Call2Recycle Inc., a battery stewardship and recycling organization, reported that consumers recycled a record-setting 14 million pounds of batteries and cellphones in collections throughout the U.S. and Canada in 2016. The represented a 12 percent increase in the total weight of materials collected and recycled by the organization over 2015.
It marks the 20th consecutive year of increased collections by Call2Recycle, contributing to the 129 million pounds of batteries diverted from landfills over the past 21 years.
Call2Recycle collects materials through its partnerships with retailers and municipalities. Through these partnerships, rechargeable and primary battery collections in the U.S. amounted to nearly 8 million pounds (3.6 million kilograms) last year—an 11 percent increase over 2015. Collections from public, consumer-facing networks totaled more than 4.7 million pounds of batteries, a rise of 28 percent. Collections from municipalities alone saw substantial growth of 150 percent year-to-date.
“Thanks to the support of our dedicated industry stewards and collection partners, Call2Recycle’s program has achieved unprecedented success through increasing consumer awareness,” Call2Recycle CEO Carl Smith said in a statement. “By offering a convenient, comprehensive and flexible recycling solution for both rechargeable and primary batteries, we are winning in the effort to make it easier for people to recycle their batteries throughout North America.”
The number of primary batteries collected rose 158 percent in 2016. This growth was fueled in part by legislation that led Vermont to become the first state in the U.S. requiring producers to finance a collection and recycling program for single-use (primary) batteries. As the appointed stewardship organization for Vermont, Call2Recycle provides drop-off locations for residents to recycle their batteries. As a result, more than 114,000 pounds of batteries have been collected statewide in 2016, an 187 percent increase from the previous year.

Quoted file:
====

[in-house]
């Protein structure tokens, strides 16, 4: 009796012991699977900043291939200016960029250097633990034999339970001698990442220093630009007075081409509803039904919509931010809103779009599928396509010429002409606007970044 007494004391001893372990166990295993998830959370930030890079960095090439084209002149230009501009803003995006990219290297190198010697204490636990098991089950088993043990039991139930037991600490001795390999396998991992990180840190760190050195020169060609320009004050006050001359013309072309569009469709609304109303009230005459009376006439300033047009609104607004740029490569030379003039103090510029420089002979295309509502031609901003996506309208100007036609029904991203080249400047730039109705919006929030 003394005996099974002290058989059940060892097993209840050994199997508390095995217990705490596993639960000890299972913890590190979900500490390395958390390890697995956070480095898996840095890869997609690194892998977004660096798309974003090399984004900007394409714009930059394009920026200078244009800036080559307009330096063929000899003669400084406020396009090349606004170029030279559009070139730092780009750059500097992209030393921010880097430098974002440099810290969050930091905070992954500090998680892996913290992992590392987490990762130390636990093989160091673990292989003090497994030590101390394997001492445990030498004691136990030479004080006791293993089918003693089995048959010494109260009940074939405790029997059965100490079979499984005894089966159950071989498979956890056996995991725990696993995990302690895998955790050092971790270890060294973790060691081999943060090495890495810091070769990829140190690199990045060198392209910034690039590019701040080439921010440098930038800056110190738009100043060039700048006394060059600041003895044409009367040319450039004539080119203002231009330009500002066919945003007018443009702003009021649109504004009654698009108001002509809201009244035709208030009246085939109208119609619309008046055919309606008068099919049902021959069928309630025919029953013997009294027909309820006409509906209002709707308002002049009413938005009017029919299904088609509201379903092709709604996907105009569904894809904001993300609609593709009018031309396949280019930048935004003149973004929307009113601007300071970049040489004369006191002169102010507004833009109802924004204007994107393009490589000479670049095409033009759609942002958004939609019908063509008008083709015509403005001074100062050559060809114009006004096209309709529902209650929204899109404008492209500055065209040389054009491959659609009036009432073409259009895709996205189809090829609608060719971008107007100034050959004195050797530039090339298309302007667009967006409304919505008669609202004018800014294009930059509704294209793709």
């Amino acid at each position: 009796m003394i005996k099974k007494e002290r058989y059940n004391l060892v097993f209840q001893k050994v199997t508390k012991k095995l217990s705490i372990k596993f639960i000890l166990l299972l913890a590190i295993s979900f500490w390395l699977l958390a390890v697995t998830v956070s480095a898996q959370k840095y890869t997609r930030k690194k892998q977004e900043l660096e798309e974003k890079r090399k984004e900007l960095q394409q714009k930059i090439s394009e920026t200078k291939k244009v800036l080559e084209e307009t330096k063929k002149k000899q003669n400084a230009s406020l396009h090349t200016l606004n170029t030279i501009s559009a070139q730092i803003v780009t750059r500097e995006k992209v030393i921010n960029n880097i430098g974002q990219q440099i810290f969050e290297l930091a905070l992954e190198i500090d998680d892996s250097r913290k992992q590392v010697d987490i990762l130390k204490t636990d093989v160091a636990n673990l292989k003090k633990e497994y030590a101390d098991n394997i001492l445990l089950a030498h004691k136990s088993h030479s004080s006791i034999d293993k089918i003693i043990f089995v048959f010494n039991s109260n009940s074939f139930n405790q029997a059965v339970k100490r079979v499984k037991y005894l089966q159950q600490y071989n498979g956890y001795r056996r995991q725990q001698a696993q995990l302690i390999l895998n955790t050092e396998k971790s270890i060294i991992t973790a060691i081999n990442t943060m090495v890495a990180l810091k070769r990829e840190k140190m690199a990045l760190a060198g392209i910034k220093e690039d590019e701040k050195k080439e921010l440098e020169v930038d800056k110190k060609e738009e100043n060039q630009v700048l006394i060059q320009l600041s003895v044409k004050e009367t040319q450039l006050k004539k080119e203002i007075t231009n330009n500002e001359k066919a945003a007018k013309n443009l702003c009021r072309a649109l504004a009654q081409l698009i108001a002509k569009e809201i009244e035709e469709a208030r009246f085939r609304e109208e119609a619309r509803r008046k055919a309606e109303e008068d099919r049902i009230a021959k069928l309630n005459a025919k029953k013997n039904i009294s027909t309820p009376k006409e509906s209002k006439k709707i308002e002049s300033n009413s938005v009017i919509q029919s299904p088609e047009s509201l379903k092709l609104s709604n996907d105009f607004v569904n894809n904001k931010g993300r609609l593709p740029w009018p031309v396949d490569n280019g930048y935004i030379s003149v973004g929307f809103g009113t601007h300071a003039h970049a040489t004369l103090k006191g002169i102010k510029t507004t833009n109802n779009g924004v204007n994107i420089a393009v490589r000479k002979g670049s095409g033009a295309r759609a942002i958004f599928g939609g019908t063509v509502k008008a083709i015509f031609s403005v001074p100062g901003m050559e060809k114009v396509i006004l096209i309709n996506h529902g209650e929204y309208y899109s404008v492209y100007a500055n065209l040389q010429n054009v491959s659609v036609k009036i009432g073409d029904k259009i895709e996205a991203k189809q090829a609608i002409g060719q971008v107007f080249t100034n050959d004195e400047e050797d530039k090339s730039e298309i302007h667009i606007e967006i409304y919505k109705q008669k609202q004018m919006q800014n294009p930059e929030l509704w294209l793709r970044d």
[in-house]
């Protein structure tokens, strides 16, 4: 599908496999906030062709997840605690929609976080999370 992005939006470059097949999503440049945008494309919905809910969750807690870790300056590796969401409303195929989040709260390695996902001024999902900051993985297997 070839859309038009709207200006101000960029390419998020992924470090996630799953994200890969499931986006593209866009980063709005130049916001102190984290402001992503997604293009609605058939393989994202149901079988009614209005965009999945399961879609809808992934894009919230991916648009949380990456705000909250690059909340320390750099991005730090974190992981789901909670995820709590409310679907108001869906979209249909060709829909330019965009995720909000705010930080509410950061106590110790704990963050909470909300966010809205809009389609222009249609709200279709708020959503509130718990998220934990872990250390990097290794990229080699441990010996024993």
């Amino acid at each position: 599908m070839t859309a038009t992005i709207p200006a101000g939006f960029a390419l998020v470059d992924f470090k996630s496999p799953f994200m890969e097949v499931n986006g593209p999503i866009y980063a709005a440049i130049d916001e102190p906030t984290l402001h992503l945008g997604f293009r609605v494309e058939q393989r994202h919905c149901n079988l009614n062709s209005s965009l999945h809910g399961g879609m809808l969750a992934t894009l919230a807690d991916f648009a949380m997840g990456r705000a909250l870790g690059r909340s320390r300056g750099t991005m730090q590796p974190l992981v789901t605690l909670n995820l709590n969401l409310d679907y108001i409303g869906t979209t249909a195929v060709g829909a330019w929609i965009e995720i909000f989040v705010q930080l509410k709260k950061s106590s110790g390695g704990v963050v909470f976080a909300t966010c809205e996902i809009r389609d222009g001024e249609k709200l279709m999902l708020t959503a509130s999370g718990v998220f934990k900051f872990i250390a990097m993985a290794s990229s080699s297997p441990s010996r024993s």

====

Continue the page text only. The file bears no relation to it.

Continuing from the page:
Canadian provinces with strong participation and commitment from retailers and municipalities fostered the rise of total collection results by 12 percent compared to 2015. Most notable results were in British Columbia, Manitoba and Quebec. Quebec led the charge in battery collections with more than 2.4 million pounds collected, a nearly 20 percent increase. Manitoba also saw double digit growth over 2015, while British Colombia and Ontario each increased collections by eight percent.
“We are extremely pleased with the collection results in Canada this year,” Joe Zenobio, executive director for Call2Recycle Canada Inc. said in a statement. “This success is an affirmation that Canadians are becoming increasingly aware that batteries can and should be recycled and are doing their part by taking action. This gives us the momentum we need to make an even greater positive impact on the environment in 2017.”